Tuesday, May 02, 2006

Science In The News

Researchers get warm in quest to solve evolutionary mystery:
Scientists believe they have cracked one of the most enduring mysteries since Charles Darwin returned from the Galapagos islands: why is there such a variety of life in the tropics?

The bunching up of much of the world's biodiversity along the equatorial regions contrasts with the rapid drop-off in organisms that eke out a living in more temperate and polar regions. But well-known as the pattern is, a full explanation has so far proved elusive.
The greenbeards have blue throats in a breakthrough study of the evolution of altruistic behavior:
A new study of side-blotched lizards in California has revealed the genetic underpinnings of altruistic behavior in this common lizard species, providing new insights into the long-standing puzzle of how cooperation and altruism can evolve. The study, led by researchers at the University of California, Santa Cruz, offers the first evidence in vertebrates of an important theoretical concept in evolutionary biology known as "greenbeard" altruism.
The paper is here and John Lynch has more.

It's incredible how often we're surprised by findings! Tara and Ewen yawn.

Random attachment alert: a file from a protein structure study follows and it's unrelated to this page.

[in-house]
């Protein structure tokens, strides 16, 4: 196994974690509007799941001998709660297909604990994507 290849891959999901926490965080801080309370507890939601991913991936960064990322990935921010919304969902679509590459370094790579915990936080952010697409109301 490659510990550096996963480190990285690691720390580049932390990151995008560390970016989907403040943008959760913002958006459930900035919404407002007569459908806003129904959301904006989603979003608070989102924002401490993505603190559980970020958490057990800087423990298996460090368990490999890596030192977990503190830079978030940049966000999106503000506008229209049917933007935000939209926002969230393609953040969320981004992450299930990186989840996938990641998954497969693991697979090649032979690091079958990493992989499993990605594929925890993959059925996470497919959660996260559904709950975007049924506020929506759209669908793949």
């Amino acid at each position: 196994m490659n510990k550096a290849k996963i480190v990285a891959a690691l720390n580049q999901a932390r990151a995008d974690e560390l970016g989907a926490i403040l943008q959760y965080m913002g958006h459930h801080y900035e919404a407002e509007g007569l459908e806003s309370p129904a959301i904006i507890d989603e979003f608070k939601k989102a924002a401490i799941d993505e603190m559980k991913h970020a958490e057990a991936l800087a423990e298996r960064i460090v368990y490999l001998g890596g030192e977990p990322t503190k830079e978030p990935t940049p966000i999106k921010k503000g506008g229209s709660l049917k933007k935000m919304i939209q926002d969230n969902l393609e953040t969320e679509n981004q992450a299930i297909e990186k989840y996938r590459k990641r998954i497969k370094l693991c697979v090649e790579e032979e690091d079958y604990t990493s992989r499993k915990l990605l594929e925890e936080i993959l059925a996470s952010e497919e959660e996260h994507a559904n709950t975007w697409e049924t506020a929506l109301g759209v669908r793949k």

16,000 Species Said to Face Extinction:
Polar bears and hippos are among more than 16,000 species of animals and plants threatened with global extinction, the World Conservation Union said Tuesday.
The list includes one in three amphibians, a quarter of the world's mammals and coniferous trees, and one in eight birds, according to a preview of the 2006 Red List. The full report is published later this week.
People are the main reason for most species' decline, mainly through habitat destruction, according to IUCN.

Chad Orzel and Phillip Johnson comment on the Nature article and a similar NYTimes piece: For Science's Gatekeepers, a Credibility Gap:
Recent disclosures of fraudulent or flawed studies in medical and scientific journals have called into question as never before the merits of their peer-review system.

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